Wednesday, January 14, 2015

Sarah Bernhardt Continues to Put on a Show at the Shelburne Museum

by Carolyn Bauer, Assistant Curator


Shelburne Museum's current exhibition Natural Beauties: Jewelry from Art Nouveau to Now features show-stopping fine jewelry. Visitors to the exhibition stop in their tracks as they are taken aback by the abundance and artistry of beautiful gems and jewels in the gallery. Perhaps no one piece of jewelry is the most to blame for causing these pauses than the Art Nouveau  Enamel, Diamond and Amethyst Pendent.

Rene Lalique, Enamel, Diamond and
Amethyst Pendent, ca. 1895. Enamel,
diamond, amethyst, and 18k yellow gold,
4 1/2 x 2 1/2 in. Private Collection,
courtesy of Simon Teakle Fine Jewelry.

Created by the famous French jeweler René Lalique (1860-1945), the Enamel, Diamond and Amethyst Pendent is an enamel necklace encrusted with an array of precious stones, such as: rose-cut diamonds, cabochon citrines, garnets, periodots, tourmalines, and amethysts.  Framed by gems in a gold setting, the open-work enamel scene depicts the profile of a woman walking in the woods accompanied by a dog. The figure of the famed French actress Sarah Bernhardt (1844-1923). In this work of art she is rendered as Melissande, a Countess of Tripolia, a character she played in the 1895 stage production La Princesse Lointaine, a play written by the acclaimed playwright Edmond Rostand, a fond friend of Bernhardt. 

Bernhardt, a living legend and celebrated beauty during the late nineteenth and early twentieth centuries, was a muse for the world's leading artists, designers, and fashion labels. Today, the actress is best remembered as the face of the aesthetic Art Nouveau movement through artist Alphonse Mucha’s popular advertising posters.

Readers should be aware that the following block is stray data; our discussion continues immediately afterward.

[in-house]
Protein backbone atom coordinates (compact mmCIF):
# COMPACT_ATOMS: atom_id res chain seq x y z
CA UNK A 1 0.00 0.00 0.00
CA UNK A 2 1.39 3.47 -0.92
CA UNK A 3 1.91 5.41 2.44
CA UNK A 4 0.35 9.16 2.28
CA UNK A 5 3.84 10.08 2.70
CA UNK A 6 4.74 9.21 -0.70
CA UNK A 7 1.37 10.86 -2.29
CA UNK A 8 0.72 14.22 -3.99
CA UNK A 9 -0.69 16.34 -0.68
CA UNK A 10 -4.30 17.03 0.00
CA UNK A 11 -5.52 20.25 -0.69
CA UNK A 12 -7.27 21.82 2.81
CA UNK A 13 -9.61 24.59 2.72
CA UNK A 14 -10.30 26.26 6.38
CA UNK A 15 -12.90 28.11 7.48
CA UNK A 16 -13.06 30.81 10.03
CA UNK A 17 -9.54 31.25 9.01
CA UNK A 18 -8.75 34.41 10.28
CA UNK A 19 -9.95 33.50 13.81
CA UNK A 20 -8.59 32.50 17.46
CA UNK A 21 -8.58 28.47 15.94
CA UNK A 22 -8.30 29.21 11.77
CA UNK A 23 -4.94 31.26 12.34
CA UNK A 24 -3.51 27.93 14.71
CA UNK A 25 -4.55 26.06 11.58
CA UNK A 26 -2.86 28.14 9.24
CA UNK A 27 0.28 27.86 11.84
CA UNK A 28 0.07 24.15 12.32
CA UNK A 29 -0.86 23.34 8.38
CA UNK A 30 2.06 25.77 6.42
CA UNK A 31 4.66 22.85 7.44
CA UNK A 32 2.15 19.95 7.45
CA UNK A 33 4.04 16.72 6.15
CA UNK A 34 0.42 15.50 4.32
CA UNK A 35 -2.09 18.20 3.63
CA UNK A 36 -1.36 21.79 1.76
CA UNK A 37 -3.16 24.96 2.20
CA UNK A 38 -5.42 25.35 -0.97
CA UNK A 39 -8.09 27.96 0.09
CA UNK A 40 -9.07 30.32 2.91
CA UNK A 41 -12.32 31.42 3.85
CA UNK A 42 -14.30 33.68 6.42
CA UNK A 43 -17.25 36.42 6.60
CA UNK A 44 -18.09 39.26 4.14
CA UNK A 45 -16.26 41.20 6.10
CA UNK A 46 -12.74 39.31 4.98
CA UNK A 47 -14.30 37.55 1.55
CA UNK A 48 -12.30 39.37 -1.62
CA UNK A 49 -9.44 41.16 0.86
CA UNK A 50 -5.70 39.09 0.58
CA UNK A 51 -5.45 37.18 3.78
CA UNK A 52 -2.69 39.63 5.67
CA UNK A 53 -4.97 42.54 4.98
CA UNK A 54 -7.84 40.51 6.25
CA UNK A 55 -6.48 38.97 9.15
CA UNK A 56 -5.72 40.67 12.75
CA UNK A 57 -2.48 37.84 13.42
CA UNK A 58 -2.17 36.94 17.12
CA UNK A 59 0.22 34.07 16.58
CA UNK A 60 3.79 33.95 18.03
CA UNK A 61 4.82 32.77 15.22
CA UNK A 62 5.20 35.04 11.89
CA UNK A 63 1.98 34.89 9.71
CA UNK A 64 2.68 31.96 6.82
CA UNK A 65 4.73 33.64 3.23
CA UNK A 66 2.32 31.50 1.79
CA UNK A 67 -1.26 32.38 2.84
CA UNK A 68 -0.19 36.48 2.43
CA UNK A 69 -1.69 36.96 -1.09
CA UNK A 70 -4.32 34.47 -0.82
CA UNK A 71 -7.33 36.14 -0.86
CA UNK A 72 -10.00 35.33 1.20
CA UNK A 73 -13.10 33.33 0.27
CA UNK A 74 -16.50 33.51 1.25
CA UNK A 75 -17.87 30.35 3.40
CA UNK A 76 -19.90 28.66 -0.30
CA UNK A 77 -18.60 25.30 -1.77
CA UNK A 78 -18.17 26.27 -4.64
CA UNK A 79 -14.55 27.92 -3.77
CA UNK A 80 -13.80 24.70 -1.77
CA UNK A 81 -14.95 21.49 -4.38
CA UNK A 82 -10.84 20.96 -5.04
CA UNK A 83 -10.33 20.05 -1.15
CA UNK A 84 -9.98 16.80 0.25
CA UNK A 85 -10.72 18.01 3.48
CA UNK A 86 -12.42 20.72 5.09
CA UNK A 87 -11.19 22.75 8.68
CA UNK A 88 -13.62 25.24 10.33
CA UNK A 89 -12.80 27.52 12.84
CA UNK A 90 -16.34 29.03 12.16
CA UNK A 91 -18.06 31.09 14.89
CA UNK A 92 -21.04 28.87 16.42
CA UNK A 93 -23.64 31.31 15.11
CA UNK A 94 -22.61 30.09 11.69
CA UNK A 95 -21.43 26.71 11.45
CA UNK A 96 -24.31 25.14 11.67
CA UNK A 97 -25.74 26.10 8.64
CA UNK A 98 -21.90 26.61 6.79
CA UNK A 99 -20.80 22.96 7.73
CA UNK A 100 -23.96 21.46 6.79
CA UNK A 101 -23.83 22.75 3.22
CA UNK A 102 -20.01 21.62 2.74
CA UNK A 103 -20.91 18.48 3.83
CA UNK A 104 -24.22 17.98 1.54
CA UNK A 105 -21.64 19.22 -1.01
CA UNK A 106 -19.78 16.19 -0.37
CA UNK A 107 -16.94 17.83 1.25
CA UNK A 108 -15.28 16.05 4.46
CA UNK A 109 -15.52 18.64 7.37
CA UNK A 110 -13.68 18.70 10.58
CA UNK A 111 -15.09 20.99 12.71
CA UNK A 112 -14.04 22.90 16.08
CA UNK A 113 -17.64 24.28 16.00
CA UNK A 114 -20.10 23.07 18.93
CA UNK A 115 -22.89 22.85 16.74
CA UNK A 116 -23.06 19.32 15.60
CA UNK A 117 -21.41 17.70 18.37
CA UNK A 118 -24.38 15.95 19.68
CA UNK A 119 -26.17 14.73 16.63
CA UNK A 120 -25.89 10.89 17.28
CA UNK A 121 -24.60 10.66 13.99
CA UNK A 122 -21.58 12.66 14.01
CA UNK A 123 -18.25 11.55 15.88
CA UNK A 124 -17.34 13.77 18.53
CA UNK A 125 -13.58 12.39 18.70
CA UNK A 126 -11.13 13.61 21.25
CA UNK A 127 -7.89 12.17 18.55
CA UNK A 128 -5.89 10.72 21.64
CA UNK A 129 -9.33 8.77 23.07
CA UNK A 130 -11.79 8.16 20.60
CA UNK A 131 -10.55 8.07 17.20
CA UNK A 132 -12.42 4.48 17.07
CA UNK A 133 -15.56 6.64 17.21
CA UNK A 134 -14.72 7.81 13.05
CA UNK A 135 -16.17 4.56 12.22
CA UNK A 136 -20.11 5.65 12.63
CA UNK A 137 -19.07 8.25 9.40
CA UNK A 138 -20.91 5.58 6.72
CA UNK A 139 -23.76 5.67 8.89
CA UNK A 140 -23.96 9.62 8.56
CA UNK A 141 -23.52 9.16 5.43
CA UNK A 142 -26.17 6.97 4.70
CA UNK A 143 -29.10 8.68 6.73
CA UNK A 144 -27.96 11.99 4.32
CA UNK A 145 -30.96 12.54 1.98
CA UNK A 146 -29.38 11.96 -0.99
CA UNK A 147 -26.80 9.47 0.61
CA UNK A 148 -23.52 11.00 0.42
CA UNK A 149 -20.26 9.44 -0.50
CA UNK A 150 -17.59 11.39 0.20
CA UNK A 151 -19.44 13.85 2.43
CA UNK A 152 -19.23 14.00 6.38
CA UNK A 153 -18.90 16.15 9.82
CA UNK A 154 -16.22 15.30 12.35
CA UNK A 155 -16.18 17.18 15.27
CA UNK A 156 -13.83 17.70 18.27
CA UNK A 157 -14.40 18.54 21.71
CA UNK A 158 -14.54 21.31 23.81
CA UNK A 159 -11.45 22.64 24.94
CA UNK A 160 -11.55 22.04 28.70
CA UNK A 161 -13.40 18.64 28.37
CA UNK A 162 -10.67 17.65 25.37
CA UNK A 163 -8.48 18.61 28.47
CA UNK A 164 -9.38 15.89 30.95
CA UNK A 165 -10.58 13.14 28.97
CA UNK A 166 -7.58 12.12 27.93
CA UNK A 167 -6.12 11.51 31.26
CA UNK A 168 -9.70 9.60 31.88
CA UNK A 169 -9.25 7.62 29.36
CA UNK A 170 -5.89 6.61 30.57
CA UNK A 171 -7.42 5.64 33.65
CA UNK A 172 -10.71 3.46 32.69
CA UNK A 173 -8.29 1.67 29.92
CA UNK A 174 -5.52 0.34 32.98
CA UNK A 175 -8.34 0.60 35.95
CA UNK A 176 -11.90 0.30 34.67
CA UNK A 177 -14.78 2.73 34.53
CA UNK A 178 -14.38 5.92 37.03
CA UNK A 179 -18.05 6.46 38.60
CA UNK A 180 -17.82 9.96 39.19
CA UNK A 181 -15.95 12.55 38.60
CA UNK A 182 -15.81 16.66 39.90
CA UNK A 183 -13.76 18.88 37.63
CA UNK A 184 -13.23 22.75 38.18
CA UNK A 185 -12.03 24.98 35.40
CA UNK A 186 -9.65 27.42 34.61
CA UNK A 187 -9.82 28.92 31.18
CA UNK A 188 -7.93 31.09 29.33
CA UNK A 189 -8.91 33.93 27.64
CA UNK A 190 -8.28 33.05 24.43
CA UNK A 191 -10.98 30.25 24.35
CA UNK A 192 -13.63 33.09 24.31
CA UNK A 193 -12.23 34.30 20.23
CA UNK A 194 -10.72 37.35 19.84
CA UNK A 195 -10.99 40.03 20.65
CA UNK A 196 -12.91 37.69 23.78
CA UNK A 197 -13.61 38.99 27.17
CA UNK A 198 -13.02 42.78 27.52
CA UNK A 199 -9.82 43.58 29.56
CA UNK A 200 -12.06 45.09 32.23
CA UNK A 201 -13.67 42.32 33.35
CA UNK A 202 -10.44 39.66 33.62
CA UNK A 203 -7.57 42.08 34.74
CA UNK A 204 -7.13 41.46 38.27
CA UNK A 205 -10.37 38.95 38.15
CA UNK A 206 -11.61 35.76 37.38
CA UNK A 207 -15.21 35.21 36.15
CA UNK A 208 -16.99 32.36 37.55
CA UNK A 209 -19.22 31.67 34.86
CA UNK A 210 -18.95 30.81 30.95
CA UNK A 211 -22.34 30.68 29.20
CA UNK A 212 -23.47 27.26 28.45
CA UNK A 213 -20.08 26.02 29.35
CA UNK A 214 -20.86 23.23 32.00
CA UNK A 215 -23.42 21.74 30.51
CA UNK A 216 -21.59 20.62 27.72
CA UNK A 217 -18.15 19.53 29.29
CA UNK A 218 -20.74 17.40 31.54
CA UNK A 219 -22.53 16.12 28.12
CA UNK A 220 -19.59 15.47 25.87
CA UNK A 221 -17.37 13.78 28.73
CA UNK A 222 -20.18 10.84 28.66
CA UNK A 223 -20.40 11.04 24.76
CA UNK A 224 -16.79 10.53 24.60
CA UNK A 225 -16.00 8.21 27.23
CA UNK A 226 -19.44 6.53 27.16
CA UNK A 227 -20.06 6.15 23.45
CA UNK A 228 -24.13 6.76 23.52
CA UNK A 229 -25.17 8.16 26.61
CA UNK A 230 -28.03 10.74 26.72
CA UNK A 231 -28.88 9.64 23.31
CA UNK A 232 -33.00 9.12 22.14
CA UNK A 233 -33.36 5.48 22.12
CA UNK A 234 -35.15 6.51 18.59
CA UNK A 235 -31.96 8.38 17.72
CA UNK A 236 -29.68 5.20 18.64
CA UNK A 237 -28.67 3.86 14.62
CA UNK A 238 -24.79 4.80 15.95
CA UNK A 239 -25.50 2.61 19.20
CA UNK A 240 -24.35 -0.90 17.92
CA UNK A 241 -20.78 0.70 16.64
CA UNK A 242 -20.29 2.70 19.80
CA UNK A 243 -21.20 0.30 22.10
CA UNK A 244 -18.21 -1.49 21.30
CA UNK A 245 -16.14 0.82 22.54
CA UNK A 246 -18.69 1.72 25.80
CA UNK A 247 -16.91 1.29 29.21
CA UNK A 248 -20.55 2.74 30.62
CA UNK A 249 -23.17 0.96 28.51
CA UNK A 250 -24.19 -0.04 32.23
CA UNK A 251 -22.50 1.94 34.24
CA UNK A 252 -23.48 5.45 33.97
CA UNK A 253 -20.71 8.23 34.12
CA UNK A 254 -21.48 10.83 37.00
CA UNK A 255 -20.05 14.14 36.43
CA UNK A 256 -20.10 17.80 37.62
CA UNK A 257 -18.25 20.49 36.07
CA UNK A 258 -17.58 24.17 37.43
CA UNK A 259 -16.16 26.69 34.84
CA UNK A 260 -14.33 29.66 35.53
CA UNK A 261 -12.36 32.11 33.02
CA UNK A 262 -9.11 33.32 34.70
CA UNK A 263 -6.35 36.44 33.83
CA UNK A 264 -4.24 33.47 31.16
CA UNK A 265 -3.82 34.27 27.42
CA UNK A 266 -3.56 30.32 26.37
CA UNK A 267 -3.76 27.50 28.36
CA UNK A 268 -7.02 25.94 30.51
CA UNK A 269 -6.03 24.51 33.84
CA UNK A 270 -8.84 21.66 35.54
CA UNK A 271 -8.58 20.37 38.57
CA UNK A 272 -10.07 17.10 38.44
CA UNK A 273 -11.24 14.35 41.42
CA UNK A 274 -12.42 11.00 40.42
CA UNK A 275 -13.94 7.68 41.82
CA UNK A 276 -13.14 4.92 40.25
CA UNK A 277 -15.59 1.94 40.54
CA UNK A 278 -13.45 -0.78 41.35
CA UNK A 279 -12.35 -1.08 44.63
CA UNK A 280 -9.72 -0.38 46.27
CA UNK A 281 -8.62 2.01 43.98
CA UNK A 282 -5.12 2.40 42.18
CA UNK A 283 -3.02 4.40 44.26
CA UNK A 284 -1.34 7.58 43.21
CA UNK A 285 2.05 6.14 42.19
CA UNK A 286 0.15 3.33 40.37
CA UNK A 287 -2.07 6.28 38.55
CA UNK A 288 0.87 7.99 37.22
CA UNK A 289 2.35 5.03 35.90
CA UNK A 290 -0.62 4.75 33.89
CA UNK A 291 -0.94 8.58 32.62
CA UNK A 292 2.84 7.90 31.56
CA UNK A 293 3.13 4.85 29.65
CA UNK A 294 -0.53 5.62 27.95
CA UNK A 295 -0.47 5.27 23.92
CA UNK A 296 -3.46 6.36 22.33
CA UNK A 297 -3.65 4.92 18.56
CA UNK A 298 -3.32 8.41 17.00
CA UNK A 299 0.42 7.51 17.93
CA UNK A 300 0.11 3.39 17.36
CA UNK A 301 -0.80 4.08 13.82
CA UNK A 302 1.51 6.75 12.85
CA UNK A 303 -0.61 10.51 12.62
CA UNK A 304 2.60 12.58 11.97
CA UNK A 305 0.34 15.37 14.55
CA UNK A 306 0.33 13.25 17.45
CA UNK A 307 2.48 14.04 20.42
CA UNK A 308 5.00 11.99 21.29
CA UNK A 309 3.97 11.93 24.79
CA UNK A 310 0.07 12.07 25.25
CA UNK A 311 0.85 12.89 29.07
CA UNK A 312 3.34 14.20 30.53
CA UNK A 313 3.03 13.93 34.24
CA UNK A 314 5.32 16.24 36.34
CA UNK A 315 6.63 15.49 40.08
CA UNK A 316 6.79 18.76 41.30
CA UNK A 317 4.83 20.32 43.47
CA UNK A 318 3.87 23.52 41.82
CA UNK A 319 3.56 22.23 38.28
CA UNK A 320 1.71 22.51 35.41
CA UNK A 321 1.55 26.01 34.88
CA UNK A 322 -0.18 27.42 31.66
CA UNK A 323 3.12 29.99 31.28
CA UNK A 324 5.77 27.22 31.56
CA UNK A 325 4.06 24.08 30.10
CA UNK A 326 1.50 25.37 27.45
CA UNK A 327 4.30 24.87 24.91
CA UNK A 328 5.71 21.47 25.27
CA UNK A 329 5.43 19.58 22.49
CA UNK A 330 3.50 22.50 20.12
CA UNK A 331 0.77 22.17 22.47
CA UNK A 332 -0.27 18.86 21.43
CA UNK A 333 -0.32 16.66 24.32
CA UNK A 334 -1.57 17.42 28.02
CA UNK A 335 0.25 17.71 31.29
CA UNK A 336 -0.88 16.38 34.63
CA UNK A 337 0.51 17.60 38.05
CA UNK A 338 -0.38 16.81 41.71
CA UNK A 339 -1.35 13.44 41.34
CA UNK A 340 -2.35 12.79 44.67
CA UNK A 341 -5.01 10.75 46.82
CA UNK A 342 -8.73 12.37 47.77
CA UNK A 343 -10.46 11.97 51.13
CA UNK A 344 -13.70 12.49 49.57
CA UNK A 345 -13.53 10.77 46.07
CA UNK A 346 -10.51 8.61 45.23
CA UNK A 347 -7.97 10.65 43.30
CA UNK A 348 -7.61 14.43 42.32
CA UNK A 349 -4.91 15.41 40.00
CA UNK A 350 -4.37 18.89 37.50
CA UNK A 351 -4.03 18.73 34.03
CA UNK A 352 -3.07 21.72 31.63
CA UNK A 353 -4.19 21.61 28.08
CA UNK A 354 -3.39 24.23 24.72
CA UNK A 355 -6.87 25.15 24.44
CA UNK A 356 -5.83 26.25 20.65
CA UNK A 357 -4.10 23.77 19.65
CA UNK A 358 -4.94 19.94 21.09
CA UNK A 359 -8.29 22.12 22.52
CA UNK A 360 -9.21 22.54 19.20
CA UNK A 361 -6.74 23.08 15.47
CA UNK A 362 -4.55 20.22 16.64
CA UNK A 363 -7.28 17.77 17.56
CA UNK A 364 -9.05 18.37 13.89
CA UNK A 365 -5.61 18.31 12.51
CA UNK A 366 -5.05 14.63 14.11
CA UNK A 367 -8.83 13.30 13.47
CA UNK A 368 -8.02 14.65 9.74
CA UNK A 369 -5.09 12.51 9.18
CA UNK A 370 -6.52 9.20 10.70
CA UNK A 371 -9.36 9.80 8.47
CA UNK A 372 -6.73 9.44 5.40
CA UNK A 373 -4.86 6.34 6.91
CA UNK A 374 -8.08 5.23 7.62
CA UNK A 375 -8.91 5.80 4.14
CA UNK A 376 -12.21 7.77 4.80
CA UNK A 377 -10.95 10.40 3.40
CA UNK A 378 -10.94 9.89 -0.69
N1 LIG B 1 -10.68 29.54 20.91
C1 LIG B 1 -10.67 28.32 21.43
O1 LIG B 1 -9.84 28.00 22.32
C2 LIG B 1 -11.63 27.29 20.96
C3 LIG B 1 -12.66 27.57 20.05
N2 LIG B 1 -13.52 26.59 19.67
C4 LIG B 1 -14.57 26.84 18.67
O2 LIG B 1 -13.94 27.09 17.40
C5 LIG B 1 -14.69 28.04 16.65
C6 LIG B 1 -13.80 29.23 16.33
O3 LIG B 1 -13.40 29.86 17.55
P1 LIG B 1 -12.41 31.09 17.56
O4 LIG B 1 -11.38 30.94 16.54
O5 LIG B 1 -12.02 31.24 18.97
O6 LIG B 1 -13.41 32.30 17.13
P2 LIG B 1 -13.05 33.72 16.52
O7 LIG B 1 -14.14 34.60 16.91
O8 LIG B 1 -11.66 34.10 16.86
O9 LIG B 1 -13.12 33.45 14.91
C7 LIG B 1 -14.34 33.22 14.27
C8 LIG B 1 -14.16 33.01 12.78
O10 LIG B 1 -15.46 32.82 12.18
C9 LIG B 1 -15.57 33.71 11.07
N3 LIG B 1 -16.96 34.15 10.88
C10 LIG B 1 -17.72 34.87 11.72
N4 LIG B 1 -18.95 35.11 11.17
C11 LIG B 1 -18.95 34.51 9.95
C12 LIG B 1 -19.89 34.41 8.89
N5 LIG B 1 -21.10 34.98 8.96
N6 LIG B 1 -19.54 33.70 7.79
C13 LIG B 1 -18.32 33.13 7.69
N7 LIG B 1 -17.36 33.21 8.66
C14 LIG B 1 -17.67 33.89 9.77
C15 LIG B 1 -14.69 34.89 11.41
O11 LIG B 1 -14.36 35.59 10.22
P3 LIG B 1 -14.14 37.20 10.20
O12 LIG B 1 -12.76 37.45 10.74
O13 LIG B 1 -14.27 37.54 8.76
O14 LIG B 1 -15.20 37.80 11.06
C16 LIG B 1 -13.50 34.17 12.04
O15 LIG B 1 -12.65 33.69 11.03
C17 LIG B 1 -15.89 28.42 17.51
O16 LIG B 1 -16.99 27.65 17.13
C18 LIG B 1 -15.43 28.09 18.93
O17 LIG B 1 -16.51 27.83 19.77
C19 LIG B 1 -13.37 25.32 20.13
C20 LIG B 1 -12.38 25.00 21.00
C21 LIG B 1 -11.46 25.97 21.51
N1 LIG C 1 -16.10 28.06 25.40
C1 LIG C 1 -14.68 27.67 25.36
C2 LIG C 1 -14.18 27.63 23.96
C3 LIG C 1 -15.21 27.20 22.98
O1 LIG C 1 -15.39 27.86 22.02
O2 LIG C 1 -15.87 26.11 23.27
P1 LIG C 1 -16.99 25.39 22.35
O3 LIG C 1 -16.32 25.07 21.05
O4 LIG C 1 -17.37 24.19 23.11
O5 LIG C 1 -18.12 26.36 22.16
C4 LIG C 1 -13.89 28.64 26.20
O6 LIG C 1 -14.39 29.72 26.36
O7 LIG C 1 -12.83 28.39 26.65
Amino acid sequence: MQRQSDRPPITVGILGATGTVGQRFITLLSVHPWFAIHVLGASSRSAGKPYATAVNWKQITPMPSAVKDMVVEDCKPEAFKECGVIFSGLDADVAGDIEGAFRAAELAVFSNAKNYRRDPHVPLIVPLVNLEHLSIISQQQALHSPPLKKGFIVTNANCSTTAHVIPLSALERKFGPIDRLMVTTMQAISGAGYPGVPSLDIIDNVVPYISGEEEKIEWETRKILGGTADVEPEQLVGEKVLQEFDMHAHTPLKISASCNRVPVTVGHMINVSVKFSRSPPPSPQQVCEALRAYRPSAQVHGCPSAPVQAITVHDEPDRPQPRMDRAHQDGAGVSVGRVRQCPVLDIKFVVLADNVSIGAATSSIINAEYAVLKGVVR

Among Bernhardt’s many talents, she also had an eye for fine jewelry.  In addition to her own interests in collecting jewelry she also exerted a great deal of influence over its creation during a time when jewelry was rising towards the status of fine art.  As she was building her jewelry collection, Lalique’s dramatic designs caught her attention. Lalique, who was also beginning to make a name for himself in the arts through his technically innovative and artistic jewelry, went from being an admirer of Bernhardt to being her friend.

It was their friendship that assisted in Lalique’s invitations to create elaborate costume jewelry for Bernhardt to wear on the stage.  In 1894 he was commissioned to design her crown for the play Theodora, and it has been suggested that Lalique may have also designed the jewelry and crown worn by Bernhardt for La Princesse Lointaine.

Rene Lalique, Jeweled copy of La Princesse
ca. 1895. Leather, Gold, Diamond,
Citrine, Garnet, Peridot, Tourmaline, Cabochon,
Amethyst. Private Collection, courtesy of
Simon Teakle Fine Jewelry.

In celebration of Bernhardt’s starring role as Melissandre, Princess of Tripoli, Edmond Rostand presented her with a copy of the script. Bound in light beige leather with inlaid precious stones, the text is a testimony to their friendship and admiration for each other. On the script's cover is a lily, a reference to the crown she wore in the performance, which is composed of diamonds and citrines. Rostand also included Bernhardt's initials, her motto "Quand Meme" ("in spite of"), and a handwritten dedication to her in the book.